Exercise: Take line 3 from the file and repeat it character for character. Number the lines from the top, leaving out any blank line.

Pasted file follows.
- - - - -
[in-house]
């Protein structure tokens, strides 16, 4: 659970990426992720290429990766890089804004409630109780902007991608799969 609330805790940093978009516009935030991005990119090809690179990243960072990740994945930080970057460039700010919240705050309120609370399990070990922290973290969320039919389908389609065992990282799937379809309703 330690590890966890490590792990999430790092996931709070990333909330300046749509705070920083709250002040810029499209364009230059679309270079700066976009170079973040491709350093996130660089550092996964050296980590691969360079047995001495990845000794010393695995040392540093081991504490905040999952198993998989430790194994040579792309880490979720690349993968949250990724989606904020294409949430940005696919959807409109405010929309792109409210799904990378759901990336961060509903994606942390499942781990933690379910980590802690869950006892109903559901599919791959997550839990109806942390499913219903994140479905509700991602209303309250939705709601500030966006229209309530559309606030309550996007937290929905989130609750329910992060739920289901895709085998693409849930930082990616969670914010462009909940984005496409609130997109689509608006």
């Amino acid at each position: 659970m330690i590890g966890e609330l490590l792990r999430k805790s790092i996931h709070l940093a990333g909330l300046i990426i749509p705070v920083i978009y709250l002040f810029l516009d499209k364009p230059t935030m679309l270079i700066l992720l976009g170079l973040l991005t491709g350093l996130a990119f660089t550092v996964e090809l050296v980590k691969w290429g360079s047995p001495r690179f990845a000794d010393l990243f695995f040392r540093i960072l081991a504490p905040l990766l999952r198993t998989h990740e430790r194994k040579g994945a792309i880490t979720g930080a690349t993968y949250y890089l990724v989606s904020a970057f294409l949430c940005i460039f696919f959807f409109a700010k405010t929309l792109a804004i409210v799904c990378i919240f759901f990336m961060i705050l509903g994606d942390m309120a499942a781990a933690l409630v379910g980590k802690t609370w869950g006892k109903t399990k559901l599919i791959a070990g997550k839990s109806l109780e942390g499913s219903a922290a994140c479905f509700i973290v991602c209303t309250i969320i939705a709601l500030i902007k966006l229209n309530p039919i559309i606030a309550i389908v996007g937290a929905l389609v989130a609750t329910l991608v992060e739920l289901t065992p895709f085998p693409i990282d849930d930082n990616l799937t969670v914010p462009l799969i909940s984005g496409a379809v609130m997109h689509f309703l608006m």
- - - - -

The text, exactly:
């Amino acid at each position: 659970m330690i590890g966890e609330l490590l792990r999430k805790s790092i996931h709070l940093a990333g909330l300046i990426i749509p705070v920083i978009y709250l002040f810029l516009d499209k364009p230059t935030m679309l270079i700066l992720l976009g170079l973040l991005t491709g350093l996130a990119f660089t550092v996964e090809l050296v980590k691969w290429g360079s047995p001495r690179f990845a000794d010393l990243f695995f040392r540093i960072l081991a504490p905040l990766l999952r198993t998989h990740e430790r194994k040579g994945a792309i880490t979720g930080a690349t993968y949250y890089l990724v989606s904020a970057f294409l949430c940005i460039f696919f959807f409109a700010k405010t929309l792109a804004i409210v799904c990378i919240f759901f990336m961060i705050l509903g994606d942390m309120a499942a781990a933690l409630v379910g980590k802690t609370w869950g006892k109903t399990k559901l599919i791959a070990g997550k839990s109806l109780e942390g499913s219903a922290a994140c479905f509700i973290v991602c209303t309250i969320i939705a709601l500030i902007k966006l229209n309530p039919i559309i606030a309550i389908v996007g937290a929905l389609v989130a609750t329910l991608v992060e739920l289901t065992p895709f085998p693409i990282d849930d930082n990616l799937t969670v914010p462009l799969i909940s984005g496409a379809v609130m997109h689509f309703l608006m």